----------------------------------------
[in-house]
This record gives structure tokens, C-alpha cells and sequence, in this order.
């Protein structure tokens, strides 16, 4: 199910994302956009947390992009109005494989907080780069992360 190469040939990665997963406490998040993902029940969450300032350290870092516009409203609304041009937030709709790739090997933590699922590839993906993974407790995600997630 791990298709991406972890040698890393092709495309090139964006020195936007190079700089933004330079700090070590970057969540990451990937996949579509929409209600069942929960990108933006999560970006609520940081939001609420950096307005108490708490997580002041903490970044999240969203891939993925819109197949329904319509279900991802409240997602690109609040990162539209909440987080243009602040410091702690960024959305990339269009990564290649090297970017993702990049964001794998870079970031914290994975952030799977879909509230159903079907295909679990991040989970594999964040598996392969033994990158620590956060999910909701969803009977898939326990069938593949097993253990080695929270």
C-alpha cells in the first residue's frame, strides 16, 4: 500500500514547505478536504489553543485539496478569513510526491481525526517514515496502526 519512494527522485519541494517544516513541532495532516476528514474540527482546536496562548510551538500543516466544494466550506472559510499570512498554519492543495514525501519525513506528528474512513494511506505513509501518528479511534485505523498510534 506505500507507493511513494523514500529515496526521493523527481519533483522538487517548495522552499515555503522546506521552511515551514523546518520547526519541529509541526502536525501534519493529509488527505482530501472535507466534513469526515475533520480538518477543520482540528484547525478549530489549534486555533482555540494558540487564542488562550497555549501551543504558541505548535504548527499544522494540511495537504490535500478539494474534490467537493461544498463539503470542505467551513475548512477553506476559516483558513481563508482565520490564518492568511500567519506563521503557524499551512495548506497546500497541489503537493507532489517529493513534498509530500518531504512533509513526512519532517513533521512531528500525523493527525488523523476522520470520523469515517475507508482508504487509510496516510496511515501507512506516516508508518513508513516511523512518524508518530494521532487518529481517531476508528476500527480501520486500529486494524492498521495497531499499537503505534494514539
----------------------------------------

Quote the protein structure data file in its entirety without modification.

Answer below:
[in-house]
This record gives structure tokens, C-alpha cells and sequence, in this order.
């Protein structure tokens, strides 16, 4: 199910994302956009947390992009109005494989907080780069992360 190469040939990665997963406490998040993902029940969450300032350290870092516009409203609304041009937030709709790739090997933590699922590839993906993974407790995600997630 791990298709991406972890040698890393092709495309090139964006020195936007190079700089933004330079700090070590970057969540990451990937996949579509929409209600069942929960990108933006999560970006609520940081939001609420950096307005108490708490997580002041903490970044999240969203891939993925819109197949329904319509279900991802409240997602690109609040990162539209909440987080243009602040410091702690960024959305990339269009990564290649090297970017993702990049964001794998870079970031914290994975952030799977879909509230159903079907295909679990991040989970594999964040598996392969033994990158620590956060999910909701969803009977898939326990069938593949097993253990080695929270």
C-alpha cells in the first residue's frame, strides 16, 4: 500500500514547505478536504489553543485539496478569513510526491481525526517514515496502526 519512494527522485519541494517544516513541532495532516476528514474540527482546536496562548510551538500543516466544494466550506472559510499570512498554519492543495514525501519525513506528528474512513494511506505513509501518528479511534485505523498510534 506505500507507493511513494523514500529515496526521493523527481519533483522538487517548495522552499515555503522546506521552511515551514523546518520547526519541529509541526502536525501534519493529509488527505482530501472535507466534513469526515475533520480538518477543520482540528484547525478549530489549534486555533482555540494558540487564542488562550497555549501551543504558541505548535504548527499544522494540511495537504490535500478539494474534490467537493461544498463539503470542505467551513475548512477553506476559516483558513481563508482565520490564518492568511500567519506563521503557524499551512495548506497546500497541489503537493507532489517529493513534498509530500518531504512533509513526512519532517513533521512531528500525523493527525488523523476522520470520523469515517475507508482508504487509510496516510496511515501507512506516516508508518513508513516511523512518524508518530494521532487518529481517531476508528476500527480501520486500529486494524492498521495497531499499537503505534494514539